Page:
12. User avatar
    Dana Dorsett | | #12

    Open cell foam wall insulation in Maine is just fine when combined with "vapor barrier latex" primer on the finish walls. A lot of builders would still install a polyethylene vapor barrier on a 2x6 wall. Vapor barrier latex runs ~0.5 perms making it a Class-II vapor retarder with some drying capacity toward the interior, whereas 6 mil polyethylene runs about 0.05 perms, a true vapor barrier.

    A 2x6 wall with open cell foam cavity fill and no exterior insulating sheathing would not meet IRC 2015 code minimum performance for zone 6 (most of Maine), and zone 7 (northern Maine.) Code-min for both zones is R20 cavity fill + R5 continuous insulation, alternatively R13 cavity fill + R10 c.i., or U0.045 maximum, which is R22.2 "whole wall R" with all of the thermal bridging of the framing and the R-value of the wallboard, structural sheathing, interior & exterior air films etc calculated-in (which usually requires a qualified-certified party to run those numbers and sign off on it.)

    But Maine's residential building code is currently based on IRC 2009. Under IRC 2009 in zone 6 a 2x6/R20 wall is code-minimum, in zone 7 2x6/R21 makes it. But that's still measurably below IRC 2015 performance.

    Calling 2x6 with o.c. foam a "Pretty Good House" is a bit confusing to readers of this site, where that term usually means R40 (whole-wall-R) walls as part of the definition, whereas it's actually below IRC 2015 code minimums.

    A 2x6/R20 open cell foam wall + ~4" of continuous rigid polyisocyanurate sheathing on the exterior would get you there, and with that much insulating sheathing it would NOT need vapor barrier latex or any other vapor retarder on the interior side.

    Many (but not all) wood stoves have outdoor ducted combustion air options. Some of those kits are air-tight, others are mere proximity vents that still communicate freely with the room air. It's not always clear from the manufacturer's online documentation which type it is. As long as intake point the combustion air is below the firebox of the wood stove they tend to work pretty well. When the intake port at the side of the house is above the firebox it behaves as parasitic secondary chimney, competing with the draw up the actual chimney.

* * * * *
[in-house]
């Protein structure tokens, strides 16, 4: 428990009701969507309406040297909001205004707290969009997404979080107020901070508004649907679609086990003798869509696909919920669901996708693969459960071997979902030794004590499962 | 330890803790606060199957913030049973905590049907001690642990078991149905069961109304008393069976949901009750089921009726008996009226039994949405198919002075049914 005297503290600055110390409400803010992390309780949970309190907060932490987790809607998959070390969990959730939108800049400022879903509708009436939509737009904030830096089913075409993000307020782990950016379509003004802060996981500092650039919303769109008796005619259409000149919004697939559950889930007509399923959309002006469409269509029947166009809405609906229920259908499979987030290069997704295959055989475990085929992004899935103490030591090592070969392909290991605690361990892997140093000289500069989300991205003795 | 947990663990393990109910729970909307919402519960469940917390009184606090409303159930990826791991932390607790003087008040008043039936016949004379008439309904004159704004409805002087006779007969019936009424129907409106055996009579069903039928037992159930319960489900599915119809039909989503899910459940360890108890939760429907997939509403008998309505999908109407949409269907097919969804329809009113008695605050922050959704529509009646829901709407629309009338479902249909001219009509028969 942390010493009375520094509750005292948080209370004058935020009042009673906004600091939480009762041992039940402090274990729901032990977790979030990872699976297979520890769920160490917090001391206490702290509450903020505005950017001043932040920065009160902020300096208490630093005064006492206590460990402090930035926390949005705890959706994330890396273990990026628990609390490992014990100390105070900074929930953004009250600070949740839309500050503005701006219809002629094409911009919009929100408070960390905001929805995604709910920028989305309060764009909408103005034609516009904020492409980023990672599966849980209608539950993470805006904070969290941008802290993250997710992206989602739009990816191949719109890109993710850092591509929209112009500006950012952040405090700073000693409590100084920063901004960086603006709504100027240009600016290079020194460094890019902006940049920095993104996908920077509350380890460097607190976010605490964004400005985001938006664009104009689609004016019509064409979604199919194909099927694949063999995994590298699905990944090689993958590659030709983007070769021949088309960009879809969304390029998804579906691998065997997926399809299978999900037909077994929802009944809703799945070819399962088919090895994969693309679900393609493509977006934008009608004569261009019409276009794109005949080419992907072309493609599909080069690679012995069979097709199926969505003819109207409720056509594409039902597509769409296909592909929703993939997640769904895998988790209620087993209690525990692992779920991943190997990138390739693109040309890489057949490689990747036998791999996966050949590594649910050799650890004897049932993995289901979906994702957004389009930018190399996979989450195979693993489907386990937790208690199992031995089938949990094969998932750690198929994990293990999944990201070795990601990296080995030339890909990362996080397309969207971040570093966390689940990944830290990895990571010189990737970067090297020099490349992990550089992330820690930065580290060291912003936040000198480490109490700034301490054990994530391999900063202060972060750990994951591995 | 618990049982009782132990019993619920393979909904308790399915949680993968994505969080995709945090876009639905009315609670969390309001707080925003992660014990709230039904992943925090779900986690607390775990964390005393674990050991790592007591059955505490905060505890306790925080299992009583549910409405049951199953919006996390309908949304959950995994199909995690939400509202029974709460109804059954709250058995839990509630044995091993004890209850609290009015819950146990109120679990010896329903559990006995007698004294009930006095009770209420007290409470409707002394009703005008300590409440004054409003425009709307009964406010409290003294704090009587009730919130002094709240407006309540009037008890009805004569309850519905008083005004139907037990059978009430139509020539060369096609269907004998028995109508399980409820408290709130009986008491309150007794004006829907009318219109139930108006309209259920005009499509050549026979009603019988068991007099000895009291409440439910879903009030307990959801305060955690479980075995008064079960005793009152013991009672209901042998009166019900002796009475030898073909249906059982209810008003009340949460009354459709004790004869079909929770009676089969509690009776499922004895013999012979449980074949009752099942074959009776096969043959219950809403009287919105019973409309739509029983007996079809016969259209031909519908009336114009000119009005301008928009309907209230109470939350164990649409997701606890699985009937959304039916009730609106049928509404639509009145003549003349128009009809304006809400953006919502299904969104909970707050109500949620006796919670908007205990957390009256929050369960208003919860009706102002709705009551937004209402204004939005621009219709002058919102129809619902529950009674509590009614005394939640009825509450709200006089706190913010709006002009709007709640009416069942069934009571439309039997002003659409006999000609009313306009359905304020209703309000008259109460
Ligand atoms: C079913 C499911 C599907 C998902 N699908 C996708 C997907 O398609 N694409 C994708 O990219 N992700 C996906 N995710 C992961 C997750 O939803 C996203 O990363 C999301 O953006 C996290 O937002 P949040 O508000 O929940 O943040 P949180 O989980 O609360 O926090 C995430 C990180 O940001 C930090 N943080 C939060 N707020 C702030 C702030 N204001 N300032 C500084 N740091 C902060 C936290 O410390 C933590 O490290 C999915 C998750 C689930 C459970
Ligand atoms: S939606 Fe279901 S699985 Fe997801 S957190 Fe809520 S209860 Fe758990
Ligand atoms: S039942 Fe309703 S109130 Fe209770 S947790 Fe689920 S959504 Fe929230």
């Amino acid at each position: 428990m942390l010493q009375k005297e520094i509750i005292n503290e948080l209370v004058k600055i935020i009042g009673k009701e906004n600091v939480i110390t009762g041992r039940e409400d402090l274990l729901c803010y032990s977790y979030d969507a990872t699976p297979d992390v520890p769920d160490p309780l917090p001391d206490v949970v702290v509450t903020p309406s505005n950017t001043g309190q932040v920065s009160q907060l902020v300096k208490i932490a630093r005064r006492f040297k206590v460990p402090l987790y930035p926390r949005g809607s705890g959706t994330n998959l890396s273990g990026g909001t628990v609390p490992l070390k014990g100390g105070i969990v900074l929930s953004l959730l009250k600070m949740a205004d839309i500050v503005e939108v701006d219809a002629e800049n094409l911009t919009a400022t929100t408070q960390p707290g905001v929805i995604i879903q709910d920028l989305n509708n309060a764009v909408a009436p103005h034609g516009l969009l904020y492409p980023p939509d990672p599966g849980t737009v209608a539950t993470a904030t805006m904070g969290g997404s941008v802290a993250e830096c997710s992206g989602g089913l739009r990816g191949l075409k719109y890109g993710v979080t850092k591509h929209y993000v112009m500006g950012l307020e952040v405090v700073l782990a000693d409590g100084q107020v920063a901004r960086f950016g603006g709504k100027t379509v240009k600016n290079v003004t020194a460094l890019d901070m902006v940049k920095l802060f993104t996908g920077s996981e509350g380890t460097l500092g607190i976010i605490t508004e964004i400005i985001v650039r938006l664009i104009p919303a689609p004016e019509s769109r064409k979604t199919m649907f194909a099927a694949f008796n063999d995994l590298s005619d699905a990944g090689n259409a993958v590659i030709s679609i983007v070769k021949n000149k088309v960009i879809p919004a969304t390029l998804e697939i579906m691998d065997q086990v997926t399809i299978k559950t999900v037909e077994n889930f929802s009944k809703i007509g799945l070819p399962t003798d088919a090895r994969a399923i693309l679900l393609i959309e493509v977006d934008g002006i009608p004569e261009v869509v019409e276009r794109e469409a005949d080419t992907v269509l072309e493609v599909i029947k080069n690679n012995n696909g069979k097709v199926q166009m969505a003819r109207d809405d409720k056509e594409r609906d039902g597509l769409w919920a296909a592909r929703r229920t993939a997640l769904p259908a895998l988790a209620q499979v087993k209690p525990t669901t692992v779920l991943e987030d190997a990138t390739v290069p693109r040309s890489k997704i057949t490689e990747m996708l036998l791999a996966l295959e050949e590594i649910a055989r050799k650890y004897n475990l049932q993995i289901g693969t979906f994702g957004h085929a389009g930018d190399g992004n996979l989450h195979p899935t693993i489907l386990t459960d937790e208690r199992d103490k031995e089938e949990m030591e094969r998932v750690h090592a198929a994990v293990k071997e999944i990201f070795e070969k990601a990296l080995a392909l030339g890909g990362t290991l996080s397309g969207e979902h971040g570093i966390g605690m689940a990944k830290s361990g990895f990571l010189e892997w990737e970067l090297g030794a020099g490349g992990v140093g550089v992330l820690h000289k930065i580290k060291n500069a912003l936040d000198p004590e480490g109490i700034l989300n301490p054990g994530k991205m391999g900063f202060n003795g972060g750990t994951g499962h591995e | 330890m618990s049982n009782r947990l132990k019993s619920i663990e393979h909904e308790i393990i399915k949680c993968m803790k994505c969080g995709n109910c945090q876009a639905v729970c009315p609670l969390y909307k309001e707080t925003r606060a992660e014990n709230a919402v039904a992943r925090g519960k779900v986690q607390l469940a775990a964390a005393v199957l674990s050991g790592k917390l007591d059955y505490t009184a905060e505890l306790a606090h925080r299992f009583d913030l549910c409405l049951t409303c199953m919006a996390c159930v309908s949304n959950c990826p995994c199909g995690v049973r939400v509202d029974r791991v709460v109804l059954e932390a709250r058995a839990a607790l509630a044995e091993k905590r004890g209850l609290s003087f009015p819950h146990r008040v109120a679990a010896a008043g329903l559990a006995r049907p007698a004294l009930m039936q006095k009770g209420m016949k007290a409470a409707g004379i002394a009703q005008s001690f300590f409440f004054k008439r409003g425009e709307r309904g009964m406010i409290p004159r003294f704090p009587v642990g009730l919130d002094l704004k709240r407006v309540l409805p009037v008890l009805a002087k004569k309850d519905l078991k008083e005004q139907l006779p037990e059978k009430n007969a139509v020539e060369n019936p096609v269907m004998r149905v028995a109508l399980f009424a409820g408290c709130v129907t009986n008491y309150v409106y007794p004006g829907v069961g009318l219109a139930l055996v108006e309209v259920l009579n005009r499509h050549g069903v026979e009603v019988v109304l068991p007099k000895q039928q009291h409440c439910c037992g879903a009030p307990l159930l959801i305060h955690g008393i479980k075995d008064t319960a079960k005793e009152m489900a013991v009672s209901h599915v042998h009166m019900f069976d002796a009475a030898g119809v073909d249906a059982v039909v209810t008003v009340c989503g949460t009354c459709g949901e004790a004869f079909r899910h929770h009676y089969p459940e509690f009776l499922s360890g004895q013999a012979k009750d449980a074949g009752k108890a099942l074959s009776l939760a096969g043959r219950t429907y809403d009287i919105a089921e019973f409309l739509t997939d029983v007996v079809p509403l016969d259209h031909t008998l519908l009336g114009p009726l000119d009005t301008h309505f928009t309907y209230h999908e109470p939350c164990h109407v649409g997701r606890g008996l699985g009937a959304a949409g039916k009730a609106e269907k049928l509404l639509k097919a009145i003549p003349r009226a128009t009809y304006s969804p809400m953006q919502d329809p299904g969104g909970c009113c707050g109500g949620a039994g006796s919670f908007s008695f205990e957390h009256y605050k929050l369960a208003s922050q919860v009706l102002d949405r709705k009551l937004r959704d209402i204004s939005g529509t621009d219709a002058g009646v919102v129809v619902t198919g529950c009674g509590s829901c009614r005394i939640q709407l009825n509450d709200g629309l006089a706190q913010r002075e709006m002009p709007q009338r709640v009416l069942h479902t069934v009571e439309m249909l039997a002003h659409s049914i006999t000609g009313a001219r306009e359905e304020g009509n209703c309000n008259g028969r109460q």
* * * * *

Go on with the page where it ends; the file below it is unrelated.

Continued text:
13. Ken Cohenour | | #13

    Bryce, are people in your area still using pre epa stoves, or are they burning unseasoned wood? Our air tube EPA stove emits no smoke and zero outside air after 5 or so minutes of proper operation.

    On outside air(oak) many people told us they were unnecessary or harmful in NE Oklahoma. We decided to install one and it made a huge difference. I feel the stove operates better and we only need to put a water pot on the stove occasionally.

    To the OP, if your decor can accommodate it I strongly suggest a freestanding stove. We had a pre EPA insert that protruded 1/3 into the room. It still relied on the blowers to extract heat. We purchased our current free standing stove and only run the blowers which came with to "get rid of" the coals for ash clean out. Also a freestanding will have a much cheaper total install cost due to minimal hearth pad versus a masonry hearth.

  14. User avatar
    Michael Maines | | #14

    Dana, good points, but the OP noted in comment 9 that she would also be using Zip-R insulating sheathing. That brings up another round of concerns regarding moisture accumulation, but at least it addresses your heat loss concerns.

  15. User avatar
    Dana Dorsett | | #15

    @ Michael Maines: Thanks- missed that!

    The fattest ZIP-R (2.5", not 3") has sufficient R (R12.6) for dew point control on 5.5" of open cell foam or cellulose in climate zone 6A, but not for 7A.

    So as long as Catherine's house is NOT in Aroostook County (the only zone 7A part of Maine) and not above 3000' in elevation it will be enough.